Mendelian randomization, a powerful tool in medical research, helps us understand whether certain factors truly cause disease. This technique uses genetic variations as “natural experiments” to reveal cause-and-effect relationships. However, choosing the proper genetic variations is crucial for accurate results.
Think of a train network where the genetic variation is the starting point, the exposure is a station, and the disease is the destination. The train must pass through the exposure station en route to the disease. This represents the critical assumption of Mendelian randomization: the genetic variation affects the exposure, which then influences the disease.
Biologically motivated approaches are preferred for selecting these genetic variations. They focus on genes directly linked to the exposure, like using variations within a protein-coding gene to understand the protein’s impact on disease. This approach is more reliable as it minimizes “off-track” influences on the disease.
Genome-wide analyses, while tempting due to their vast data, can be misleading. They often introduce noise and weaken the signal, leading to unreliable conclusions. Just like having trains going in different directions, these analyses lack the focused direction of biologically motivated approaches.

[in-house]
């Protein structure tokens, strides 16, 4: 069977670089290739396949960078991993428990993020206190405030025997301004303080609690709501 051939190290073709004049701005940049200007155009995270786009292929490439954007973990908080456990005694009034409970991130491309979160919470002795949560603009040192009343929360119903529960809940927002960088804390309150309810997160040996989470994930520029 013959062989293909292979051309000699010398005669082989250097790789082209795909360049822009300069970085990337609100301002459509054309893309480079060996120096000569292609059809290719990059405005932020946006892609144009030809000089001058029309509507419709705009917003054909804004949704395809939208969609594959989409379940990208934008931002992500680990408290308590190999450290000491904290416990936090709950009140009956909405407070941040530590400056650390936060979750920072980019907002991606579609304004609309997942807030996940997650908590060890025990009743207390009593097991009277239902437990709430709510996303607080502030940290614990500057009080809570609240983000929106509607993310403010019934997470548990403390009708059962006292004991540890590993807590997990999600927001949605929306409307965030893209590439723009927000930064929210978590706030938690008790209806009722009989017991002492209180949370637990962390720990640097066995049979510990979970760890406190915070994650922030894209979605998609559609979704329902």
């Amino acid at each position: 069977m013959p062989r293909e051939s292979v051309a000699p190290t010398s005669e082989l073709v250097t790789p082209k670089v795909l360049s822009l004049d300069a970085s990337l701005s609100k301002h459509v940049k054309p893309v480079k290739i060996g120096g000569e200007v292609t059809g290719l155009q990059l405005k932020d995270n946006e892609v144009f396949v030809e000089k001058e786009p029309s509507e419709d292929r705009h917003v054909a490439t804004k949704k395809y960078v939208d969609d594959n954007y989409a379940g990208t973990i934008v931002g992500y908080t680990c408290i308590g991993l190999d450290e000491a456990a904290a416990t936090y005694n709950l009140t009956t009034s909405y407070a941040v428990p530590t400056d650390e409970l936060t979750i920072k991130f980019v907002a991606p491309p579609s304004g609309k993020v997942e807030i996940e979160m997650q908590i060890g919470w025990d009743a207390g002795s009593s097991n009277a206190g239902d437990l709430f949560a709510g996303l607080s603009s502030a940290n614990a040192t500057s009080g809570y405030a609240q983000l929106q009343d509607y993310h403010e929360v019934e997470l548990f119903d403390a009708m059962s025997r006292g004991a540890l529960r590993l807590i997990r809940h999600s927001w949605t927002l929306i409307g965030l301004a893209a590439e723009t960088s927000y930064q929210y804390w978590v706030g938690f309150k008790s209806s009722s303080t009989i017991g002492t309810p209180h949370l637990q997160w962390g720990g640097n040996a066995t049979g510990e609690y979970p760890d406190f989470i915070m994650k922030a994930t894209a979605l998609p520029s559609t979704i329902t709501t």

However, genome-wide analyses can still be helpful as supporting evidence. Imagine having multiple trains starting from different stations but all converging at the exposure station. If these trains consistently reach the disease destination, it strengthens the evidence for a causal link.
The key takeaway? Prioritize biologically motivated approaches whenever possible. While not always feasible, they offer more precise insights. Genome-wide analyses can be used cautiously for additional support, but their limitations must be considered.
Combining biological understanding with statistical expertise is essential for drawing accurate causal conclusions from Mendelian randomization. This collaboration across disciplines ensures we stay on the right track in understanding the true causes of disease.